Predator-Prey Simulation in 1D
by Marcus R. Garvie (mgarvie@uoguelph.ca)



FD1D is a collection of MATLAB routines using finite element / difference methods for the dynamics of predator-prey interactions in 1 spatial dimension and time (part of PRED_PREY_SIM).

The MATLAB code is mostly self explanatory, with the names of variables and parameters corresponding to the symbols used in the finite element / difference methods described in the paper referenced below. Copies of the MATLAB codes are freely available via the link below.

The code employs the sparse matrix facilities of MATLAB when solving the linear systems, which provides advantages in both matrix storage and computation time. The code is vectorized to minimize the number of "for-loops" and conditional "if-then-else" statements, which again helps speed up the computations. There is just one "for-loop" and no "if-then-else" statements in the code.

The linear systems are solved using MATLAB's built in function lu.m. We remark that a pure C or FORTRAN code is likely to be faster than our codes, but with the disadvantage of much greater complexity and length.

The user is prompted for all the necessary parameters, time and space-steps, and initial data. Due to a limitation in MATLAB, vector indices cannot be equal to zero; thus the nodal indices 0, . . .,J are shifted up one unit to give i=1, . . . ,(J + 1) so xi=(i - 1)*h + a. See Line 28 in the code.

Line-by-line description of the code for Scheme 2

The code for fd1d.m and fd1dKin2.m are structured below. The codes for Scheme 1 (fd1dx.m and fd1dxKin2.m) are similar, but instead of using MATLAB's lu.m function they use the backslash ('left-division') facility.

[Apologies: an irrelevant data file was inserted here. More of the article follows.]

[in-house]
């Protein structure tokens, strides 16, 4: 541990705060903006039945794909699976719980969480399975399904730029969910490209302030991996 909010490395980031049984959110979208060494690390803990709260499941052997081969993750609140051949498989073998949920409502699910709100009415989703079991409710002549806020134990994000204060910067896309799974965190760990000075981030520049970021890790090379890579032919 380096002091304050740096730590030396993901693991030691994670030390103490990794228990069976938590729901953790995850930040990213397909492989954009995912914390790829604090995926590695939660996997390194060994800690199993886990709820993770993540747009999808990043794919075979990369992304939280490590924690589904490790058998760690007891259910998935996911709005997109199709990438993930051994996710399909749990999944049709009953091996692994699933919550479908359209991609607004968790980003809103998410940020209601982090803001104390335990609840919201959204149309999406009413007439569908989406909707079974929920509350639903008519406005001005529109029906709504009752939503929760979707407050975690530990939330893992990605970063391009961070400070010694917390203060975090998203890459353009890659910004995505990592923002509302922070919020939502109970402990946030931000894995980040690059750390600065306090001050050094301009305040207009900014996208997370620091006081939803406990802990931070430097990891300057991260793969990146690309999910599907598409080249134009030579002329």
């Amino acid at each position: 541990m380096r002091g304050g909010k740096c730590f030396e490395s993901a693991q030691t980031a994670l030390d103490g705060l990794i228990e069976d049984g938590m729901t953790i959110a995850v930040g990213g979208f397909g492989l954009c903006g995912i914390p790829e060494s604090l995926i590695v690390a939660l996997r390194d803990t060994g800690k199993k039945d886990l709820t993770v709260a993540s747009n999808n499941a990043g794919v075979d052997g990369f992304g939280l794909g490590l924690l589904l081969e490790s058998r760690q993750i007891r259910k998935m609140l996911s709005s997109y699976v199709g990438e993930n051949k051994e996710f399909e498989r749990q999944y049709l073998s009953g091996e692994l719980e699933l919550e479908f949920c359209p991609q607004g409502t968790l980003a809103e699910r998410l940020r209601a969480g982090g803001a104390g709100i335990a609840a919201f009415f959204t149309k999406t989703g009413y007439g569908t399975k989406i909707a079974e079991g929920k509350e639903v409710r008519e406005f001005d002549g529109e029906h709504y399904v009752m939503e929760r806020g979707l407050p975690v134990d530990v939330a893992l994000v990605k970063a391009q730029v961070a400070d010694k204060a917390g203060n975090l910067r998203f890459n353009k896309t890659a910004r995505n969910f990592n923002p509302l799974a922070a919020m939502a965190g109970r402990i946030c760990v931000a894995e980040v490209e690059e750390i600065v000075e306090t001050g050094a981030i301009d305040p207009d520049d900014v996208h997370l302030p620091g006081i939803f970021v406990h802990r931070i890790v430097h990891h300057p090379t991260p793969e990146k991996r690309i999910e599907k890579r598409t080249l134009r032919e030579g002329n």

Format of initial data

The initial data functions are entered by the user as a string, which can take several different formats. Functions are evaluated on an element by element basis, where x=(x1, . . .,xJ+1) is a vector of grid points, and so a "." must precede each arithmetic operation between vectors. The exception to this rule is when applying MATLAB's intrinsic functions where there is no ambiguity. Some arbitrary examples with an acceptable format include the following:

        >> Enter initial prey function u0(x)  0.2*exp(-(x-100).^2)
        >> Enter initial predator function v0(x)  0.4*x./(1+x)
        >> Enter initial prey function u0(x)  0.3+(x-1200).*(x-2800)
        >> Enter initial predator function v0(x)  0.4
This last example shows that for a constant solution vector we need only enter a single number. It is also possible to enter functions that are piecewise defined by utilizing MATLAB's logical operators &, ('AND'), |, ('OR'), and ~ (`NOT'), applied to matrices. For example, on a domain Omega=[0,200], to choose an initial prey density that is equal to 0.4 for 90<=xi<=110, and equal to 0.1 otherwise, the user inputs:
        >> Enter initial prey function u0(x)  0.4*((x>90)&(x<110))+0.1*((x<=90)|(x>=110))

Some practical issues

Firstly, bear in mind that if you run a simulation with a large domain size and large final time T, coupled with small temporal and spatial discretization parameters, then the run-time in MATLAB can be prohibative.

Another point concerns the choice of parameters alpha, beta, and gamma used to run the code. In order for the local kinetics of the systems (Kinetics (i) or Kinetics (ii)) to be biologically meaningful, there are restrictions on the parameters that need to be satisfied (for further details see the reference below).


  1. Garvie M.R. , "Finite difference schemes for reaction-diffusion equations modeling predator-prey interactions in MATLAB," submitted to Bulletin of Mathematical Biology.

Download codes for FD1D

Files you may copy include:

PRED_PREY_SIM is distributed under the GNU GPL; see the License and Copyright notice for more information.

Last revised on Nov 16, 2006.